Recently dismissed ethics complaints against three lobbyists provide a glimpse into how developers will pay off so-called community activists to win support for their projects.
Turns out that Mayol "did not disclose $30,000 paid to South Miami-Dade community activist Kentward Forbes to bring speakers to public meetings to show support for the projects," according to a December 9 press release from the ethics commission.
The watchdog agency further determined "that many lobbyists have interpreted current law as not requiring a listing of fees paid to community organizers as lobbying expenditures." The ethics commission sent Mayol a "letter of guidance" clarifying that he needs to list payments like the one to Forbes, a board member of the Naranja Community Redevelopment Agency, on his expenditure reports.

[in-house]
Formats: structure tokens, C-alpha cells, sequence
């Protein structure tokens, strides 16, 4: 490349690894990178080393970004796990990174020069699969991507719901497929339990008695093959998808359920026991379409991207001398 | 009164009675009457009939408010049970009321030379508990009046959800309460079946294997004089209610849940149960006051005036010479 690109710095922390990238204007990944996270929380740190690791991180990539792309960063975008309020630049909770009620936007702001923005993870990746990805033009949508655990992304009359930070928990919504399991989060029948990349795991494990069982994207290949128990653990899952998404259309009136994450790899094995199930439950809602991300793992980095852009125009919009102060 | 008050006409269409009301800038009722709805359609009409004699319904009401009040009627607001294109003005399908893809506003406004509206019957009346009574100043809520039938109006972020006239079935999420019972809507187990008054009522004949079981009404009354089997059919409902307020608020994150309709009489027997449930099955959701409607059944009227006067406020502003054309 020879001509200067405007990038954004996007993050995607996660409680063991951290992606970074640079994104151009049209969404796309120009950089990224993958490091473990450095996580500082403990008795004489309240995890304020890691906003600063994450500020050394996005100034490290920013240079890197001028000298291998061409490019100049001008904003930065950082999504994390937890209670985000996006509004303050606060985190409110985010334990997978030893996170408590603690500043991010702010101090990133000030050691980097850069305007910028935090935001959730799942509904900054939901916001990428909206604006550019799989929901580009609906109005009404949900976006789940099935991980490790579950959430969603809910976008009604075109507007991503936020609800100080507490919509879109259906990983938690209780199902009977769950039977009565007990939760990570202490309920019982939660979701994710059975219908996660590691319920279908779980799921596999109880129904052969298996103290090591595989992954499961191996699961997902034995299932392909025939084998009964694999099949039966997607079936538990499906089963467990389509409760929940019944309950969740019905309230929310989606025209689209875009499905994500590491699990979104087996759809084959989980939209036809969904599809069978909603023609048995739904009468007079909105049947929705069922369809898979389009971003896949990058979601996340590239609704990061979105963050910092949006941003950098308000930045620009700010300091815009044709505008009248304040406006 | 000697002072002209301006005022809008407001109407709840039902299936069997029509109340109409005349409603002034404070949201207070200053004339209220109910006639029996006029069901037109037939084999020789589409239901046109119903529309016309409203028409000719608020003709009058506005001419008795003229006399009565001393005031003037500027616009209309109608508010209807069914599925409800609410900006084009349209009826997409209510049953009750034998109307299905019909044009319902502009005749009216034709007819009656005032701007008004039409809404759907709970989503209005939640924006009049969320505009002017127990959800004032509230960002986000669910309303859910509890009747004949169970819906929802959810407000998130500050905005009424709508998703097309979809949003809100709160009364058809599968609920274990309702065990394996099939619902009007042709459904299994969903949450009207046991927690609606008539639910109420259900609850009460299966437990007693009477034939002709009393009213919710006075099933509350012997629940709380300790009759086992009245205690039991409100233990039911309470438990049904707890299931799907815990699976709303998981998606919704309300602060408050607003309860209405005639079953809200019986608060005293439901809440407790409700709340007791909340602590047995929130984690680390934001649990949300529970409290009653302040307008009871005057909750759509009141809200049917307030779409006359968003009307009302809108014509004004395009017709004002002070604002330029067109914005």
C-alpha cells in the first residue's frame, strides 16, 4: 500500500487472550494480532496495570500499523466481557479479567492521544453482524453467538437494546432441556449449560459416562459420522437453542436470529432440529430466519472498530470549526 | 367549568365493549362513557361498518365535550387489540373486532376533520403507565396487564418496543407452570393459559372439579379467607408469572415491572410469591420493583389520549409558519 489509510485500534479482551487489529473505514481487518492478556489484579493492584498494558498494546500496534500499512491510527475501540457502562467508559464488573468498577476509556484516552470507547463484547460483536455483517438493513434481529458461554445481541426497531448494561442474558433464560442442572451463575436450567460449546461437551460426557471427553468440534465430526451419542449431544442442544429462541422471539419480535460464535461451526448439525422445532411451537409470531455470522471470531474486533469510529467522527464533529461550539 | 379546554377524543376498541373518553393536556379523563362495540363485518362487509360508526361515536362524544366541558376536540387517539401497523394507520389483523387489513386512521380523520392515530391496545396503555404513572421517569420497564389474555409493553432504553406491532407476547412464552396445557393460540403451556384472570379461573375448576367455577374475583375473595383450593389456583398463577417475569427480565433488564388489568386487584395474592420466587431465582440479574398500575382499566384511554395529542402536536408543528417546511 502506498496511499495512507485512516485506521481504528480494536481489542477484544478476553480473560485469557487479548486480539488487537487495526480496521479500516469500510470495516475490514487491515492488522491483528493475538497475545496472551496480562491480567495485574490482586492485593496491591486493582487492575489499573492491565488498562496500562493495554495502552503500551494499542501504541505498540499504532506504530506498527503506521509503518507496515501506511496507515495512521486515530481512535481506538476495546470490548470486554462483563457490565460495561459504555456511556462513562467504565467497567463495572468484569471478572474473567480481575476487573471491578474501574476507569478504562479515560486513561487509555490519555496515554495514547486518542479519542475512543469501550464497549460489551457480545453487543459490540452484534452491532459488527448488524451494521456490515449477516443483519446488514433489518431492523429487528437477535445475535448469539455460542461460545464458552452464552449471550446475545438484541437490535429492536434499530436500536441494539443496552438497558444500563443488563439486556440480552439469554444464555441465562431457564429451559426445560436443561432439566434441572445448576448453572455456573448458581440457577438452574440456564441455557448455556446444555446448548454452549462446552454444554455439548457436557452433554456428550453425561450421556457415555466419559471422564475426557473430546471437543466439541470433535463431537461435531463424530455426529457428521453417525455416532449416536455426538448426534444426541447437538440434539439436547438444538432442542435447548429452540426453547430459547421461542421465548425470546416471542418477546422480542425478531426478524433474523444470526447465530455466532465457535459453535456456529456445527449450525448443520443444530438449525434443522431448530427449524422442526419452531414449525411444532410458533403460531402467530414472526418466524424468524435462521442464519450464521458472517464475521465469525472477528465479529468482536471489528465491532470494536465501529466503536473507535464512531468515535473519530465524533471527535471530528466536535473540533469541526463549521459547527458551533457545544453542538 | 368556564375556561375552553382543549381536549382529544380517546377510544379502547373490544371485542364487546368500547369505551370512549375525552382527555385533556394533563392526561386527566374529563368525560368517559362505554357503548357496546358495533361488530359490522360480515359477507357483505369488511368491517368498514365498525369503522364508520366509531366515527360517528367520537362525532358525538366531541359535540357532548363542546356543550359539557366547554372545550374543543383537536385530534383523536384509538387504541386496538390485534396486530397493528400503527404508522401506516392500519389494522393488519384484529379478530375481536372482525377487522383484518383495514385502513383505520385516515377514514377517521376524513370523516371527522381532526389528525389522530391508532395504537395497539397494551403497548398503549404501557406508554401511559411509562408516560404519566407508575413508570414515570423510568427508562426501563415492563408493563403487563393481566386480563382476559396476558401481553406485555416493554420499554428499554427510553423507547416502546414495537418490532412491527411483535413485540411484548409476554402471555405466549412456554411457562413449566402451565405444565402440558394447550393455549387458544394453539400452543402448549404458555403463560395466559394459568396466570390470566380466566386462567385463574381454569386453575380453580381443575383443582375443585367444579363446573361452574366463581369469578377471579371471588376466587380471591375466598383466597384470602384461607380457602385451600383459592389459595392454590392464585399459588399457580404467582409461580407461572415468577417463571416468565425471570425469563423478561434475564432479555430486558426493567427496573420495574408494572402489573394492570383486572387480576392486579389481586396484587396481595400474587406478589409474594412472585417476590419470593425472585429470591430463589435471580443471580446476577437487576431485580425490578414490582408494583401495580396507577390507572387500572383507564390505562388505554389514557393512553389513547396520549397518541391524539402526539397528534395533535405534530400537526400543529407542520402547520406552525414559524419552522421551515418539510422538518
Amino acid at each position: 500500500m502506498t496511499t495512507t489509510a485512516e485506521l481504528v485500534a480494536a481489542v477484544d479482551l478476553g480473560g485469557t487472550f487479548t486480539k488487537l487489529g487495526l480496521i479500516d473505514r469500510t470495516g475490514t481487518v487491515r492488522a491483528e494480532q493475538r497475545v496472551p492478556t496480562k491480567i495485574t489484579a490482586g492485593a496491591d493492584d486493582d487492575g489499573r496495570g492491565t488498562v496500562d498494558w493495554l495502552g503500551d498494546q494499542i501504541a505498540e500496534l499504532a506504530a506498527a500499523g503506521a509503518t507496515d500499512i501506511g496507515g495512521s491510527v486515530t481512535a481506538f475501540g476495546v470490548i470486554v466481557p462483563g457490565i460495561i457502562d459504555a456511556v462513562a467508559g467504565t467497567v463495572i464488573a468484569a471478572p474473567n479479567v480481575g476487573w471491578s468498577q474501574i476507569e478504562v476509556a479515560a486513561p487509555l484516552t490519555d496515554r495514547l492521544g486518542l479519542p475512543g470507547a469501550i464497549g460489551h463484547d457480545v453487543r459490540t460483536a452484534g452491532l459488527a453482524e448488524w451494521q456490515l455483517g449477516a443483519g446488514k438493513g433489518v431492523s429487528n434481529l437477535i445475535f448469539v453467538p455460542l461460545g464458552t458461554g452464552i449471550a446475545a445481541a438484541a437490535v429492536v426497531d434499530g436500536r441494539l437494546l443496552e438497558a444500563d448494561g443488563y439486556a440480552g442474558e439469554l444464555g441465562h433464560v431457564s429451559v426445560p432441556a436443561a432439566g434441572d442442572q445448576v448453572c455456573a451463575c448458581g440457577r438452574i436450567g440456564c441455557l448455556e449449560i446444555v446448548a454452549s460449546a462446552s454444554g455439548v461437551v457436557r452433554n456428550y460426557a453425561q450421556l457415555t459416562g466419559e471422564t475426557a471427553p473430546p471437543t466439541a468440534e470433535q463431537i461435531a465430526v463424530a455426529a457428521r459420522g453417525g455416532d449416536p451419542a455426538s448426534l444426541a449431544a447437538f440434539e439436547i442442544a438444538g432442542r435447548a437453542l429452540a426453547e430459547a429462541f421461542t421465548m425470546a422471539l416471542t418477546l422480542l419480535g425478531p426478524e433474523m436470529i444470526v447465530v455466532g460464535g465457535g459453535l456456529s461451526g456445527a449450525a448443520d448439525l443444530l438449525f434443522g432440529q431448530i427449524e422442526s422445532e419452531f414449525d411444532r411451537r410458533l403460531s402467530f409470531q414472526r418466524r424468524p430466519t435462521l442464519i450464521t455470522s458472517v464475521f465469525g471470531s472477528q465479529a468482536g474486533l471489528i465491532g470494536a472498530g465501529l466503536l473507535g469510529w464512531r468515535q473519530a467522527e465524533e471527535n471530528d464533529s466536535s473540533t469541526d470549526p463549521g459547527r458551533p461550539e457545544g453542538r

Developers doling out cash to community exploiters masquerading as activists is nothing new. Remember the Related Group paid $100,000 to Barbara Carey-Shuler and Barbara Hardemon for "community outreach" when the developer was seeking approval for its Mercy Hospital condo project.
It' not illegal, but it is shady as hell.